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Geppetto: A Puppet IDE

UPDATE: We released a new version of Geppetto. Please see our Geppetto docs for the latest information.
So in the last few weeks I’ve switched my Puppet development workflow to use Geppetto as an IDE for developing Puppet content. Geppetto has been around for quite some time, however Cloudsmith recently announced the launch of 1.0.0 of this product. Since I was hearing so many good things about it, I thought I would give it a try. The installation was quite straightforward. If you have an existing Eclipse (you can get one from http://www.eclipse.org/helios/), its easy to load up Geppetto within it: Once you have this up and running, it's easy to create a new Puppet module project:
  • File —> New
  • Puppet —> Puppet Project
  • Type in a name of the project “puppet-motd”

You are immediately prompted with a form to fill out. It actually is a graphical front-end to the Modulefile which is required for publishing modules to the Forge. This makes it much easier to ensure you have all the necessary fields, and you can add other module dependencies if needed. By default, Geppetto sets up a sample module layout which tries to cater for all kinds of development: Class based, defined resources, or Ruby based resources: An initial class should have already been created for you. If you navigate to manifests —> init.pp and open the file, you will see some initial scaffolding and comment area. So let's create some basic content:

file { “/etc/motd”:
  content => “Welcome to my box!”,
file { “/etc/issue”:
  content => “Got an issue? Here’s a tissue!”,
Using similar Eclipse concepts that you get from developing in other IDEs, you can see an outline in the bottom left corner now that reflects all of your resource types: You’ll notice that syntax highlighting is available. It also picks up on syntax errors. Lets try creating some content that is invalid. If we add this to the class:
invalid_resource { “invalid!”: }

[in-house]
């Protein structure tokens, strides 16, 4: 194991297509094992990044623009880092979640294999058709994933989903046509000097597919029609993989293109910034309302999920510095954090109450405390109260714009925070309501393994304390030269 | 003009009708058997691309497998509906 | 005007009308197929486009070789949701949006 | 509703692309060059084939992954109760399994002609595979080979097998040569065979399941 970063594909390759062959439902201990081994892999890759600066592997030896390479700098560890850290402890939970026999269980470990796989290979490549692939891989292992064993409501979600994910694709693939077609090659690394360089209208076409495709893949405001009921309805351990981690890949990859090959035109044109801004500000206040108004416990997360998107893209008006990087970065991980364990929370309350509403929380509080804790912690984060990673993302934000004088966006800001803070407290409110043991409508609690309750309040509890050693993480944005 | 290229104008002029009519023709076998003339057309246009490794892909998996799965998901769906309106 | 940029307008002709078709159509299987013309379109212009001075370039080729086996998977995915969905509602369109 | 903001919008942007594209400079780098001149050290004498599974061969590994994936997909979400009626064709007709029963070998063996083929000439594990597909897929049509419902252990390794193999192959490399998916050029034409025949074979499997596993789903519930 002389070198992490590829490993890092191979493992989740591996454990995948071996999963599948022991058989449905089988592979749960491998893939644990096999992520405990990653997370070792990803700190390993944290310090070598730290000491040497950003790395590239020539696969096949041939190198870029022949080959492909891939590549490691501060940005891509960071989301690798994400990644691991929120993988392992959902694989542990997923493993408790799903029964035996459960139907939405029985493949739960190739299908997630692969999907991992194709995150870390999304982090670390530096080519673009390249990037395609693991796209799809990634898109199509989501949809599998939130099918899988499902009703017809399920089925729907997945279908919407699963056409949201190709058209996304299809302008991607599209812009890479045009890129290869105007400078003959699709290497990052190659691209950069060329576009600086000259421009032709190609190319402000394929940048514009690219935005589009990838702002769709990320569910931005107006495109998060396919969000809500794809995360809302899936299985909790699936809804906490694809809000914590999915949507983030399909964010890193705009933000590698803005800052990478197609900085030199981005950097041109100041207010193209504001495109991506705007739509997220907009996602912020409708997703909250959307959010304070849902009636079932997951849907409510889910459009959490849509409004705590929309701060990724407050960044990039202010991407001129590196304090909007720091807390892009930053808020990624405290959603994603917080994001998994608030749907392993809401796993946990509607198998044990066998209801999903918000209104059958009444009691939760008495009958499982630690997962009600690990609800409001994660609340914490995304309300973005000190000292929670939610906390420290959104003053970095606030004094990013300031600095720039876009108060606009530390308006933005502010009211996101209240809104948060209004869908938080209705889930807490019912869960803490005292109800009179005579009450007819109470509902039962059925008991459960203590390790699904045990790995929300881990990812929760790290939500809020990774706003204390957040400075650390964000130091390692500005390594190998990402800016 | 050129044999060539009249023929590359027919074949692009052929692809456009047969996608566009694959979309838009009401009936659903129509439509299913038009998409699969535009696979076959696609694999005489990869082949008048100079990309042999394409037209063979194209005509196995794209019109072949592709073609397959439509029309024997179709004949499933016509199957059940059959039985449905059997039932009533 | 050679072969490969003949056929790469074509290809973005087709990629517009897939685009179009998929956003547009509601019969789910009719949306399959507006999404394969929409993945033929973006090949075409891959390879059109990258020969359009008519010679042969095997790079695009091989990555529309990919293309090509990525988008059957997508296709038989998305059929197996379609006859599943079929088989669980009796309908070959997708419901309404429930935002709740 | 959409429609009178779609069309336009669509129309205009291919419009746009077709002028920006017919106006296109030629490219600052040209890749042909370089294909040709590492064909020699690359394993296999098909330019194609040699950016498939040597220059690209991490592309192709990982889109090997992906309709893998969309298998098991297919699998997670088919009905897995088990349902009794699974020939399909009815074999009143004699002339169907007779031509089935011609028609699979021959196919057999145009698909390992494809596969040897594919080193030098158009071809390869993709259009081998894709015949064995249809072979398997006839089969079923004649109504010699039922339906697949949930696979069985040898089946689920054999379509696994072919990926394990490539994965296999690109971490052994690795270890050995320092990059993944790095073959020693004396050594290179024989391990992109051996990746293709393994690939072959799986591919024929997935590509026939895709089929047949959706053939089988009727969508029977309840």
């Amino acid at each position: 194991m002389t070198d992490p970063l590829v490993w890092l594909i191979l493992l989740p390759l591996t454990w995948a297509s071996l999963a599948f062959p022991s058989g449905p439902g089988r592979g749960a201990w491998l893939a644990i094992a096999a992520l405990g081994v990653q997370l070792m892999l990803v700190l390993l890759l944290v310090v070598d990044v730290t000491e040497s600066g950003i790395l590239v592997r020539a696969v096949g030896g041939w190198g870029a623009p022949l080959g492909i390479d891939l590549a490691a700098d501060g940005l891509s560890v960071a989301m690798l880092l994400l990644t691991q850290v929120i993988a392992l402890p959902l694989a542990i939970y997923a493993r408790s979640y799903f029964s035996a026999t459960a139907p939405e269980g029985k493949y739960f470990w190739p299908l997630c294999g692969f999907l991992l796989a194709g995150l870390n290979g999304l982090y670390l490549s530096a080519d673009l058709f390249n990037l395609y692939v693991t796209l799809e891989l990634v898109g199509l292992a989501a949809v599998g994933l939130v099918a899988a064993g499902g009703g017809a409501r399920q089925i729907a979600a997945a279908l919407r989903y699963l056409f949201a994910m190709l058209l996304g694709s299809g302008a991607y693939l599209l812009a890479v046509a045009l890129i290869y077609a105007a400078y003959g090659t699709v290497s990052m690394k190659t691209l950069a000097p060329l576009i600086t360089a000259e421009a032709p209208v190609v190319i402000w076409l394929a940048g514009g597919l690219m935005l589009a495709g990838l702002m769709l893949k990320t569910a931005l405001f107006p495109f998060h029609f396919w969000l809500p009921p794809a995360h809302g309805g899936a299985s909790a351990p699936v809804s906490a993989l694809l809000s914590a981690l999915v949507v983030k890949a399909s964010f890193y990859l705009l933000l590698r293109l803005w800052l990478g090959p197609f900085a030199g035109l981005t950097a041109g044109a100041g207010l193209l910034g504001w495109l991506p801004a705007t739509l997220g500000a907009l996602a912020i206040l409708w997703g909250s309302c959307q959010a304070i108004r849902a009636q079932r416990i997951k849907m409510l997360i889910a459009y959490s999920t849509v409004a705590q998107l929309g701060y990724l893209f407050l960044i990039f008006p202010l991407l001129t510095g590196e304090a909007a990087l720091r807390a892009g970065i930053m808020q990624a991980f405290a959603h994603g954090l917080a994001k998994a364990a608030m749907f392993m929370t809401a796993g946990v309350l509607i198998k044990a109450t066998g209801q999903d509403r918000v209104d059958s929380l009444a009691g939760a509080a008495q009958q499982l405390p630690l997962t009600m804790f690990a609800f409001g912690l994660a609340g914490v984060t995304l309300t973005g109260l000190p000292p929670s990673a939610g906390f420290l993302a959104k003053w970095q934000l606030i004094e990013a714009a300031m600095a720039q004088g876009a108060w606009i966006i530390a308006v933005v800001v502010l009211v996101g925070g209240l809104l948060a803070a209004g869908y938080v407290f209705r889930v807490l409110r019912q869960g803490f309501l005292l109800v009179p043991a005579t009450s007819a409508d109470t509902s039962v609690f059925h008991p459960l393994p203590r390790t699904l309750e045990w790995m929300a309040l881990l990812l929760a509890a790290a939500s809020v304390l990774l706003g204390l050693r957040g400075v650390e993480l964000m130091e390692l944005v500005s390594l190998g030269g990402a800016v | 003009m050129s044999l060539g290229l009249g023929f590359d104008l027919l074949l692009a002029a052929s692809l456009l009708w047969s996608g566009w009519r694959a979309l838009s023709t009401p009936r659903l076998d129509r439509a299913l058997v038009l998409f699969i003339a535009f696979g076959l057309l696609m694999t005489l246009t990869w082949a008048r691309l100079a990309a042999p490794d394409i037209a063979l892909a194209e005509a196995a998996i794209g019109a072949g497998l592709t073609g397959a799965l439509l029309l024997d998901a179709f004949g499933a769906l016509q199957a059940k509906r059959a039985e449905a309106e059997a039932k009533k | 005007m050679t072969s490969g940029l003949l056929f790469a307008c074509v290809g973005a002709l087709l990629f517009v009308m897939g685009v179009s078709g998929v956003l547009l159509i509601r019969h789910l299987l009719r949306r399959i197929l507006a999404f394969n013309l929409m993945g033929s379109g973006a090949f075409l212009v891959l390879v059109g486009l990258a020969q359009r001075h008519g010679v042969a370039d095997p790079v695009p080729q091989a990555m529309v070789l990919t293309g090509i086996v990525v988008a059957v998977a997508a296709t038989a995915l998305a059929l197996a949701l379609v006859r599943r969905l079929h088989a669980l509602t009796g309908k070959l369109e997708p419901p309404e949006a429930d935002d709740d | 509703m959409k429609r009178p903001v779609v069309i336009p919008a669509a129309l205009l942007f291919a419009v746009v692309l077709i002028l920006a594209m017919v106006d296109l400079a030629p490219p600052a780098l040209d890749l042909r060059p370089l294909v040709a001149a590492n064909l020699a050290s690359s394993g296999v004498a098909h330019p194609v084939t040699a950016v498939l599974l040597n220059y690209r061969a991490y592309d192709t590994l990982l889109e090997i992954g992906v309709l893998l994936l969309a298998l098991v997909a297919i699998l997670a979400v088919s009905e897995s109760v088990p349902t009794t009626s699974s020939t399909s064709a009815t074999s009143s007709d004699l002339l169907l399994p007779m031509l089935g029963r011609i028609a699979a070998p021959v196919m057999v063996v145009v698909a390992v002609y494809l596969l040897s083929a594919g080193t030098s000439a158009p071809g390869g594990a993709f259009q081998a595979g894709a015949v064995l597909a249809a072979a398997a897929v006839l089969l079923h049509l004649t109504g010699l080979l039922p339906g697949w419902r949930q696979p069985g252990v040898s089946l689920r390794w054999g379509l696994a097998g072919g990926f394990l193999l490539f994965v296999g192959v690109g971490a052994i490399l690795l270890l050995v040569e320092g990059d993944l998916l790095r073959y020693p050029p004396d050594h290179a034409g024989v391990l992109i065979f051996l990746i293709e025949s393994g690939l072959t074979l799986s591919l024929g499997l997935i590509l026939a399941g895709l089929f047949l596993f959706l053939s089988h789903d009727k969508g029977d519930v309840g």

The resource will be highlighted, and a hover over the errors will give you a clue as to what is wrong. Not only that, you can see in the Project Explorer that a file has an error: These syntax highlighting features stop you from having to constantly check your code for very simple syntax errors all the time. Certainly useful for new Puppet developers. So because the technology is based on the Eclipse IDE, you can also benefit from all the other modules that the Eclipse community has to offer. Want GIT? Use the EGit plugin. Want SVN integration? Use Subclipse. And if you really want to you can have task tracker integration with Mylyn, which talks to all the major issue trackers (Jira, Bugzilla, Redmine, Github etc.). Here is an example Mylyn window showing all our module Github issues from Puppetlabs: For me, I really like the fact I can mix my Ruby development toolkit with my Puppet development toolkit. There is a nice plugin available from the DLTK update site which provides Ruby IDE capabilities: Now I can mix my Ruby development with Puppet allowing me to author Ruby based providers along side of Puppet manifests: So far I’ve found developing large amounts of Puppet content in Geppetto to be quite a nice experience and it certainly fits with my work flow. I would recommend it to new beginners especially, but I believe even grizzled Puppeteers can benefit from the IDE in the long run. Certainly I see a benefit in adapting the work flow for a team of many Puppeteers to include Geppetto as a core development tool. If you have some time I recommend giving it a try. You can either following the installation instructions I’ve provided above or access installation instructions from the CloudSmith website. All in all I rate this software highly—and being that we now finally have a 1.0.0 release its quite exciting to see the Puppet language handled so well by such a mature editor. Thanks CloudSmith!